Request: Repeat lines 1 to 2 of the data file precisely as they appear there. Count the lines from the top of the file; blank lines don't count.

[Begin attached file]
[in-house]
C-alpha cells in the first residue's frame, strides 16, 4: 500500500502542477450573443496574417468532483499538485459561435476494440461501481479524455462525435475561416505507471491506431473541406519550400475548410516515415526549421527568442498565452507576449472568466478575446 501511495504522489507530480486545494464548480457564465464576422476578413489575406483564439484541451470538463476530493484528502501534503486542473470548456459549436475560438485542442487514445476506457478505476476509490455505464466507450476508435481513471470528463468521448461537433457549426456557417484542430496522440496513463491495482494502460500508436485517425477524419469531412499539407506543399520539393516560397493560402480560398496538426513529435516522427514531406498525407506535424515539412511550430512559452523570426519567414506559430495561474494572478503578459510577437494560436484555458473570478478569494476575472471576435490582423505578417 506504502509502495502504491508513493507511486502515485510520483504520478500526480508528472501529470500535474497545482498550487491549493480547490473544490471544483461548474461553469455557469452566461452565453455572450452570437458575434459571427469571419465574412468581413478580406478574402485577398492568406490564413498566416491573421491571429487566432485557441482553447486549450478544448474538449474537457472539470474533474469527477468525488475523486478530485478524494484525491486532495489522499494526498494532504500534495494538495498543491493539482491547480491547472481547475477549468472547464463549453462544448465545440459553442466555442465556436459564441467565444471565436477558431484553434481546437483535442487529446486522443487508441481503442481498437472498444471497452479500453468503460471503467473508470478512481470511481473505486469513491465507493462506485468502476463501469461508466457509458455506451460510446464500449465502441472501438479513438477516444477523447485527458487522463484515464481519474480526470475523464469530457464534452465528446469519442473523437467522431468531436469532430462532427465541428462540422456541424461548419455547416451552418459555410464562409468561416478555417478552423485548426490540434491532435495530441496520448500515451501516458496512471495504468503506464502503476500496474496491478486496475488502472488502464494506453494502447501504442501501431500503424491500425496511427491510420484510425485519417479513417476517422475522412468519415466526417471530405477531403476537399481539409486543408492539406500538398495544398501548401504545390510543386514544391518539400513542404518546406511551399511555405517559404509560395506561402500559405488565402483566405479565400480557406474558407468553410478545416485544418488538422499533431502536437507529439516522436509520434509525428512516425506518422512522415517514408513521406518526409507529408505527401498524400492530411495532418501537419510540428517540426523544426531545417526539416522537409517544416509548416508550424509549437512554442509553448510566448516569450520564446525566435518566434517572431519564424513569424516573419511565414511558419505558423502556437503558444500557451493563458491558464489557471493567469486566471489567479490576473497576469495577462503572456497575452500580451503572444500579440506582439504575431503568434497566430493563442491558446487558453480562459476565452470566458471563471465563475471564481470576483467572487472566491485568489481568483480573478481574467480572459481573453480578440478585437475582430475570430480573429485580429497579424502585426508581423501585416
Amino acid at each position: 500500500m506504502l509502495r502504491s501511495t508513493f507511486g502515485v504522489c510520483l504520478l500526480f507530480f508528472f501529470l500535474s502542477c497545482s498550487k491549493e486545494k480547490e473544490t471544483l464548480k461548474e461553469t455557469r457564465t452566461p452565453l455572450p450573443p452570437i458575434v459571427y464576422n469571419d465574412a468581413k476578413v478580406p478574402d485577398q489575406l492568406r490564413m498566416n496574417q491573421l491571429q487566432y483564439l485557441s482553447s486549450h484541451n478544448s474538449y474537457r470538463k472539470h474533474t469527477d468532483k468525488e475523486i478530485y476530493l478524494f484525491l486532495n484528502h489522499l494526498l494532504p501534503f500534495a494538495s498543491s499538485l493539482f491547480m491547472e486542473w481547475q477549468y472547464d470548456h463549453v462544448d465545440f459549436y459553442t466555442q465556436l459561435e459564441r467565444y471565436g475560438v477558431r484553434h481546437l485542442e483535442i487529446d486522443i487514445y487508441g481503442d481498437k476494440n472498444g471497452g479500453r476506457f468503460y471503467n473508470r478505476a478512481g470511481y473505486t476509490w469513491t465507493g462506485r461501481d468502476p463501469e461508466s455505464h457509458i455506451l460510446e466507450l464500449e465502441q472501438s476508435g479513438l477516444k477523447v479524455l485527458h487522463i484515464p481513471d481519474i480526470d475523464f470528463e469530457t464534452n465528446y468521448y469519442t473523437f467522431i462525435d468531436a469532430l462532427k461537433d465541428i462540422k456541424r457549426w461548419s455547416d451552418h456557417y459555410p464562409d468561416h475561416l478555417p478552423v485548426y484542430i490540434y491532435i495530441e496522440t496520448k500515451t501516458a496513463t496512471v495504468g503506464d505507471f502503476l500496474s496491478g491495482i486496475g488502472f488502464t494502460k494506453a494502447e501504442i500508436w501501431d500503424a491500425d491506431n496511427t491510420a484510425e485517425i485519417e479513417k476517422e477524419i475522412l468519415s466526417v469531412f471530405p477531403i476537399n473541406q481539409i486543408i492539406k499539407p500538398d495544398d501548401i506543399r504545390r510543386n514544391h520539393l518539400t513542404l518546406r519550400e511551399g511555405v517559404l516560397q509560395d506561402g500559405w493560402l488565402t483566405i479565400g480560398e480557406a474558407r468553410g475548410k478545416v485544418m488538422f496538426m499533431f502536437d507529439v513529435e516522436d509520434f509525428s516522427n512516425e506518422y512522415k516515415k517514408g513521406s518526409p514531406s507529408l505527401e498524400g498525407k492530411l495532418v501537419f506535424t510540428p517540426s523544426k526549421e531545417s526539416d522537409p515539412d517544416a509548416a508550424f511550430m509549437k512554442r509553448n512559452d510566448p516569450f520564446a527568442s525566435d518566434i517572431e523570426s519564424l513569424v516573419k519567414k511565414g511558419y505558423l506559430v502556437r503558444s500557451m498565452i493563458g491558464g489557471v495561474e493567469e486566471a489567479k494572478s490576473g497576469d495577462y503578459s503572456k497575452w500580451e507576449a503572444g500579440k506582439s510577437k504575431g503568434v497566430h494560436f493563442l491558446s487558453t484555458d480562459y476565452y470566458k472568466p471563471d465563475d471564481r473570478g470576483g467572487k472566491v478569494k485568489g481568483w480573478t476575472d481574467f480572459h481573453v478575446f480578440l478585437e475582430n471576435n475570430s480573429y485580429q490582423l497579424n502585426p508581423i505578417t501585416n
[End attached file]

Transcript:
[in-house]
C-alpha cells in the first residue's frame, strides 16, 4: 500500500502542477450573443496574417468532483499538485459561435476494440461501481479524455462525435475561416505507471491506431473541406519550400475548410516515415526549421527568442498565452507576449472568466478575446 501511495504522489507530480486545494464548480457564465464576422476578413489575406483564439484541451470538463476530493484528502501534503486542473470548456459549436475560438485542442487514445476506457478505476476509490455505464466507450476508435481513471470528463468521448461537433457549426456557417484542430496522440496513463491495482494502460500508436485517425477524419469531412499539407506543399520539393516560397493560402480560398496538426513529435516522427514531406498525407506535424515539412511550430512559452523570426519567414506559430495561474494572478503578459510577437494560436484555458473570478478569494476575472471576435490582423505578417 506504502509502495502504491508513493507511486502515485510520483504520478500526480508528472501529470500535474497545482498550487491549493480547490473544490471544483461548474461553469455557469452566461452565453455572450452570437458575434459571427469571419465574412468581413478580406478574402485577398492568406490564413498566416491573421491571429487566432485557441482553447486549450478544448474538449474537457472539470474533474469527477468525488475523486478530485478524494484525491486532495489522499494526498494532504500534495494538495498543491493539482491547480491547472481547475477549468472547464463549453462544448465545440459553442466555442465556436459564441467565444471565436477558431484553434481546437483535442487529446486522443487508441481503442481498437472498444471497452479500453468503460471503467473508470478512481470511481473505486469513491465507493462506485468502476463501469461508466457509458455506451460510446464500449465502441472501438479513438477516444477523447485527458487522463484515464481519474480526470475523464469530457464534452465528446469519442473523437467522431468531436469532430462532427465541428462540422456541424461548419455547416451552418459555410464562409468561416478555417478552423485548426490540434491532435495530441496520448500515451501516458496512471495504468503506464502503476500496474496491478486496475488502472488502464494506453494502447501504442501501431500503424491500425496511427491510420484510425485519417479513417476517422475522412468519415466526417471530405477531403476537399481539409486543408492539406500538398495544398501548401504545390510543386514544391518539400513542404518546406511551399511555405517559404509560395506561402500559405488565402483566405479565400480557406474558407468553410478545416485544418488538422499533431502536437507529439516522436509520434509525428512516425506518422512522415517514408513521406518526409507529408505527401498524400492530411495532418501537419510540428517540426523544426531545417526539416522537409517544416509548416508550424509549437512554442509553448510566448516569450520564446525566435518566434517572431519564424513569424516573419511565414511558419505558423502556437503558444500557451493563458491558464489557471493567469486566471489567479490576473497576469495577462503572456497575452500580451503572444500579440506582439504575431503568434497566430493563442491558446487558453480562459476565452470566458471563471465563475471564481470576483467572487472566491485568489481568483480573478481574467480572459481573453480578440478585437475582430475570430480573429485580429497579424502585426508581423501585416